Mrs. Maj Javed not only did her duty to her husband but also kept his memory alive for next generations. She not only tells them all she could about him but also maintains an album that features his accomplishments so that even though the references to his valour abound in Pakistan’s military history, his progeny should have first-hand knowledge of who he was as a person. It is her efforts in this regard that when her grandson (Capt Haider Gulrez, 9 FF) decided to join the Army, he declared that he wasn’t following in the footsteps of his father or paternal grandfather (both being Army officers) rather his maternal grandfather, Maj Javed Akhtar Shaheed. Mrs. Umber Ahsan says, “We had always been told that our father is a shaheed and to this day when someone says he died I correct them. For us he has always been around and the belief that a shaheed is not dead is what keeps us going.” She says that despite all the accomplishments of the rest of the family, they all still believe that their father gave the identity they are most proud of; for them to be the offspring of a shaheed is an honour like no other. She believes that the pride and honour that he bestowed upon his family by making the supreme sacrifice is priceless. The sense of patriotism and the thought it evokes is the reason that she supported her son’s decision to join Pakistan Army even though she knew that the life of an Army officer is that of discomfort and constant challenges.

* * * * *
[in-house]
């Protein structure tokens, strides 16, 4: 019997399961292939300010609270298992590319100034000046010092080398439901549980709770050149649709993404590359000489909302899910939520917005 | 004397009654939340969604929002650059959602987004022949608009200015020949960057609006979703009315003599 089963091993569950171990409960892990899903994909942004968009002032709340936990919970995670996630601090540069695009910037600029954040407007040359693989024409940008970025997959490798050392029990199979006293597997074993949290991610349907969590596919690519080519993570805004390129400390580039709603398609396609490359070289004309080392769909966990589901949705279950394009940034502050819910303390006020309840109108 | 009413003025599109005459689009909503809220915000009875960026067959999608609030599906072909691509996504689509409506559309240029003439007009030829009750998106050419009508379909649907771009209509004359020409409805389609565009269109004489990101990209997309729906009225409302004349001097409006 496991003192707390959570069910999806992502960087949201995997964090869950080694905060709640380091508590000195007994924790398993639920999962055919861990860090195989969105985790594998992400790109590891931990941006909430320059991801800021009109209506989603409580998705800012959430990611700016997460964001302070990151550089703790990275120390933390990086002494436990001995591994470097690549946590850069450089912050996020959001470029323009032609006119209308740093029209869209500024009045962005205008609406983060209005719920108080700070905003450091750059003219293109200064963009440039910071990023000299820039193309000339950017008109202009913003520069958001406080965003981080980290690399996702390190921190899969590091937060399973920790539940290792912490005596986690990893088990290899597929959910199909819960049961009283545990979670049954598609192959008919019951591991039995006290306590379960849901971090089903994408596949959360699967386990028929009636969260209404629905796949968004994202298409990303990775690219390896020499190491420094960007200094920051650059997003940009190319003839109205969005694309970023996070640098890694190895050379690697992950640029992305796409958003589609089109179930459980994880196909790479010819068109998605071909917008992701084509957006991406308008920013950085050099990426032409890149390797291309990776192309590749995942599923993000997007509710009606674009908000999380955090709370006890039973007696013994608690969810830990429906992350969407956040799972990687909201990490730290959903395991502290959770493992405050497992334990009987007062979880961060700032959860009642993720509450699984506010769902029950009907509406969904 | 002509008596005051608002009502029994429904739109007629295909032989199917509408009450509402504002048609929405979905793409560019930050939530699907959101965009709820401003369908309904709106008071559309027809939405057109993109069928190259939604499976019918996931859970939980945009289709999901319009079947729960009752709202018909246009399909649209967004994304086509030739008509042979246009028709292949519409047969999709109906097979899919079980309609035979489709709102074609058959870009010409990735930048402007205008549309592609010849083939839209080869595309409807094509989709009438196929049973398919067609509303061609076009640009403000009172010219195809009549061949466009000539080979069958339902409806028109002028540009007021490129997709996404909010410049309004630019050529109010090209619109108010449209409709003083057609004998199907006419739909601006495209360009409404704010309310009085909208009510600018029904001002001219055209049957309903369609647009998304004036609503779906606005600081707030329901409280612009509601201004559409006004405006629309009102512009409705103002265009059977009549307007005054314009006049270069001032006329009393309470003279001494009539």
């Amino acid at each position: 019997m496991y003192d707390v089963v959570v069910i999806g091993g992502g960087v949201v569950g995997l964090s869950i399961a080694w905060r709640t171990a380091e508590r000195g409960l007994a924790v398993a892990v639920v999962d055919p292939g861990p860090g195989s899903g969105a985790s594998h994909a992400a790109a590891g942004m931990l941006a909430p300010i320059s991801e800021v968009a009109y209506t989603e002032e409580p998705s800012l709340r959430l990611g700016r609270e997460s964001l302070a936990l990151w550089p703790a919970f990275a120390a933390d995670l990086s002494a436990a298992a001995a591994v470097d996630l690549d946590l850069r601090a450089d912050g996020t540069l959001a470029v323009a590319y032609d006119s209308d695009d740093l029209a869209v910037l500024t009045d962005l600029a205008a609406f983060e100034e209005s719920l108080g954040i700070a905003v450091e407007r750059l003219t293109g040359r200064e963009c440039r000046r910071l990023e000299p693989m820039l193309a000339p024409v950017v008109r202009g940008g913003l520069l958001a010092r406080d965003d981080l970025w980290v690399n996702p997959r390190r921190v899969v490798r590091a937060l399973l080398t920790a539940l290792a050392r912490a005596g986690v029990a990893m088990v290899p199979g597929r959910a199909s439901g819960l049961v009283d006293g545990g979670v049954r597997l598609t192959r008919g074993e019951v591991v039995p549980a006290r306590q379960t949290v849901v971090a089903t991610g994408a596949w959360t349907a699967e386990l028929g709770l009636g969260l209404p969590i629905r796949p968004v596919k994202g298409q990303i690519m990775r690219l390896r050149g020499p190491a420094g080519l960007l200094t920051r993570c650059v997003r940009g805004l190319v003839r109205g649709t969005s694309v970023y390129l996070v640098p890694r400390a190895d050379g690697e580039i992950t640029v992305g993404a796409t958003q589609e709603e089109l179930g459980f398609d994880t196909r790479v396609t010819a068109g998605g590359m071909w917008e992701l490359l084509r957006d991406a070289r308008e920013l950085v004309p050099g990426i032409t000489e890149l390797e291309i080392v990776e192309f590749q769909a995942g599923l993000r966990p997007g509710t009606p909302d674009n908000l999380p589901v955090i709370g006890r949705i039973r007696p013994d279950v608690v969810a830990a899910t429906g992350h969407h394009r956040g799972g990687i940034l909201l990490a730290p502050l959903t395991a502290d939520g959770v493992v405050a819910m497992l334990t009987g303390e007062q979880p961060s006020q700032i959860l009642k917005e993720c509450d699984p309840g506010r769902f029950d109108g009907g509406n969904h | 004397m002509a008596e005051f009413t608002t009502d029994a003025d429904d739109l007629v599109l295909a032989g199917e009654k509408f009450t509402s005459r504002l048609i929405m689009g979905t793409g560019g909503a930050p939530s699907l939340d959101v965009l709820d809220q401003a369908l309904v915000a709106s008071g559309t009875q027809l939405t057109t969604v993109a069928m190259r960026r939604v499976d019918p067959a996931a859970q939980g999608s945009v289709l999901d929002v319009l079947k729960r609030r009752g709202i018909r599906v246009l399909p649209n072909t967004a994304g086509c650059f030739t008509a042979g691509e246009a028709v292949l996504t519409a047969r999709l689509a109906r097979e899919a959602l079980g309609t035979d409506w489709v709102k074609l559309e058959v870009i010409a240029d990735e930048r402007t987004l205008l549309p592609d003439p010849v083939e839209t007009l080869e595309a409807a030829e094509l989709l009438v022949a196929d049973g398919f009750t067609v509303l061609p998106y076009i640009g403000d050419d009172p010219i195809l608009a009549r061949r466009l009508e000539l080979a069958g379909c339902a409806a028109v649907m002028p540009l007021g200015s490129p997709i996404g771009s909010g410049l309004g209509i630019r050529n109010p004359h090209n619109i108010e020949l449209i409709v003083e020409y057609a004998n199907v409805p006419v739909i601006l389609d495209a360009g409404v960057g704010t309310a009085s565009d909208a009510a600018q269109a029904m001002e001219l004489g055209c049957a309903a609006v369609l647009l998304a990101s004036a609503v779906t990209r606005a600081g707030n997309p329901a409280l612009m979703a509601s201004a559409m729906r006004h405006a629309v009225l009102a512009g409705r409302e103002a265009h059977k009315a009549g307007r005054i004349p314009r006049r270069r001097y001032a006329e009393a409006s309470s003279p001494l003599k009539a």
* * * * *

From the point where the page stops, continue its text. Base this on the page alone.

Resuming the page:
Mrs. Maj Javed says that after her husband’s shahadat, her children kept her going but on an emotional level, she has always missed the presence of her husband and felt loneliness without him. The void became even more pronounced when she had to take major decisions in life, for her children; “I had no one to share responsibility with, in such cases, but with Allah’s help and the support of my father I pulled through,” she says.
The grit shown by women like Mrs. Maj Javed Akhtar Shaheed is what makes our nation resilient and strong. It is the conviction, strength of character, and support of such brave women, that men like Maj Javed Akhtar Shaheed carve out their names in the annals of history. Mrs. Maj Javed says that everyone has to leave this world, it is how one departs makes the difference. “My husband is a national hero. When he embraced shahadat, the then Chief of Army Staff wrote in his condolence letter to me, ‘No doubt your loss is great and irreparable but Pakistan has lost a great general’. I only had seven years with him — seven great years — but the honour he has left us with is unmatched.”